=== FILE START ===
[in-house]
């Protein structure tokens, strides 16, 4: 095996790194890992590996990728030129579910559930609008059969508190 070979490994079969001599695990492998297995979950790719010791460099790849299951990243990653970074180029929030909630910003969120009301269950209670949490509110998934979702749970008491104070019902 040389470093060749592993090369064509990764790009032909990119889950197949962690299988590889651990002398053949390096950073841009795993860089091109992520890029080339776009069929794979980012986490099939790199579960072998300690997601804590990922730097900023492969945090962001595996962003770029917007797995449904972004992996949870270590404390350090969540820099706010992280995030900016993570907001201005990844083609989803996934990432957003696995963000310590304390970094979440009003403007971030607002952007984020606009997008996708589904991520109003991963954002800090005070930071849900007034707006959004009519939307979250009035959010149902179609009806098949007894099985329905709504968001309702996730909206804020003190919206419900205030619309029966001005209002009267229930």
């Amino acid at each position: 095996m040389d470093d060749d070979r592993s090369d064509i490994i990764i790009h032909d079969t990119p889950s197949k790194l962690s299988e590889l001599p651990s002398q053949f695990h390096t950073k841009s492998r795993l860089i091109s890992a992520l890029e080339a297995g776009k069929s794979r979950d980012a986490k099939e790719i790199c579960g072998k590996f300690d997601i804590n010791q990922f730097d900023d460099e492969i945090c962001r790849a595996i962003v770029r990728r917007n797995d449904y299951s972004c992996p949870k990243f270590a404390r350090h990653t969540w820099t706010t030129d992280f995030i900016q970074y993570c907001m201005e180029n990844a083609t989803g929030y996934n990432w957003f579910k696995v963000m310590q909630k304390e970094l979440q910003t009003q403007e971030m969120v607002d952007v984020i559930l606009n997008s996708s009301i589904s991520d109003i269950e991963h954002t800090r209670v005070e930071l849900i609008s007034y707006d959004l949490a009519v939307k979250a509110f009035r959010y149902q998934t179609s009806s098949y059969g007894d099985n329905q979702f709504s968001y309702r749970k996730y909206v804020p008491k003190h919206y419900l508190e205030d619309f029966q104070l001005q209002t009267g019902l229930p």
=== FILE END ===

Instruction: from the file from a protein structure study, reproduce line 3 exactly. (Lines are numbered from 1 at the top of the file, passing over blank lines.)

């Amino acid at each position: 095996m040389d470093d060749d070979r592993s090369d064509i490994i990764i790009h032909d079969t990119p889950s197949k790194l962690s299988e590889l001599p651990s002398q053949f695990h390096t950073k841009s492998r795993l860089i091109s890992a992520l890029e080339a297995g776009k069929s794979r979950d980012a986490k099939e790719i790199c579960g072998k590996f300690d997601i804590n010791q990922f730097d900023d460099e492969i945090c962001r790849a595996i962003v770029r990728r917007n797995d449904y299951s972004c992996p949870k990243f270590a404390r350090h990653t969540w820099t706010t030129d992280f995030i900016q970074y993570c907001m201005e180029n990844a083609t989803g929030y996934n990432w957003f579910k696995v963000m310590q909630k304390e970094l979440q910003t009003q403007e971030m969120v607002d952007v984020i559930l606009n997008s996708s009301i589904s991520d109003i269950e991963h954002t800090r209670v005070e930071l849900i609008s007034y707006d959004l949490a009519v939307k979250a509110f009035r959010y149902q998934t179609s009806s098949y059969g007894d099985n329905q979702f709504s968001y309702r749970k996730y909206v804020p008491k003190h919206y419900l508190e205030d619309f029966q104070l001005q209002t009267g019902l229930p």